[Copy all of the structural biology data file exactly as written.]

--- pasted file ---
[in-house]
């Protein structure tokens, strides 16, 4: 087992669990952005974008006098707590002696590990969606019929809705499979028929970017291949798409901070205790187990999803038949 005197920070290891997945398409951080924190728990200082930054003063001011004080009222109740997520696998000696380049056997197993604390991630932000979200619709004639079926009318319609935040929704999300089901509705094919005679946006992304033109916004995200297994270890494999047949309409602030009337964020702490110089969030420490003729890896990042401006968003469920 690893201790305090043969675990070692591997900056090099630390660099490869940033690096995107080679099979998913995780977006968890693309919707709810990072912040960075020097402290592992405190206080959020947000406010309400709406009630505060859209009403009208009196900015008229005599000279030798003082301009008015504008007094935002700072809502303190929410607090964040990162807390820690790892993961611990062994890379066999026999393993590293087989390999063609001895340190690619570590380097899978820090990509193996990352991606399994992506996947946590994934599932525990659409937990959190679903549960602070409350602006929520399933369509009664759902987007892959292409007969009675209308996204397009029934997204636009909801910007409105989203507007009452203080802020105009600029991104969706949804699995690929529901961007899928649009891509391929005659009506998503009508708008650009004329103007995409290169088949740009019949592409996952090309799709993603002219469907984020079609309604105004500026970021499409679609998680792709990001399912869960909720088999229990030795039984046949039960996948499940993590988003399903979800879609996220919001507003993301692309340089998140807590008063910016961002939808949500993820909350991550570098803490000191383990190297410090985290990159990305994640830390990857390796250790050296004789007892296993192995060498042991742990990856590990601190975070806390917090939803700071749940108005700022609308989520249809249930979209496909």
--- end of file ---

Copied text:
[in-house]
């Protein structure tokens, strides 16, 4: 087992669990952005974008006098707590002696590990969606019929809705499979028929970017291949798409901070205790187990999803038949 005197920070290891997945398409951080924190728990200082930054003063001011004080009222109740997520696998000696380049056997197993604390991630932000979200619709004639079926009318319609935040929704999300089901509705094919005679946006992304033109916004995200297994270890494999047949309409602030009337964020702490110089969030420490003729890896990042401006968003469920 690893201790305090043969675990070692591997900056090099630390660099490869940033690096995107080679099979998913995780977006968890693309919707709810990072912040960075020097402290592992405190206080959020947000406010309400709406009630505060859209009403009208009196900015008229005599000279030798003082301009008015504008007094935002700072809502303190929410607090964040990162807390820690790892993961611990062994890379066999026999393993590293087989390999063609001895340190690619570590380097899978820090990509193996990352991606399994992506996947946590994934599932525990659409937990959190679903549960602070409350602006929520399933369509009664759902987007892959292409007969009675209308996204397009029934997204636009909801910007409105989203507007009452203080802020105009600029991104969706949804699995690929529901961007899928649009891509391929005659009506998503009508708008650009004329103007995409290169088949740009019949592409996952090309799709993603002219469907984020079609309604105004500026970021499409679609998680792709990001399912869960909720088999229990030795039984046949039960996948499940993590988003399903979800879609996220919001507003993301692309340089998140807590008063910016961002939808949500993820909350991550570098803490000191383990190297410090985290990159990305994640830390990857390796250790050296004789007892296993192995060498042991742990990856590990601190975070806390917090939803700071749940108005700022609308989520249809249930979209496909």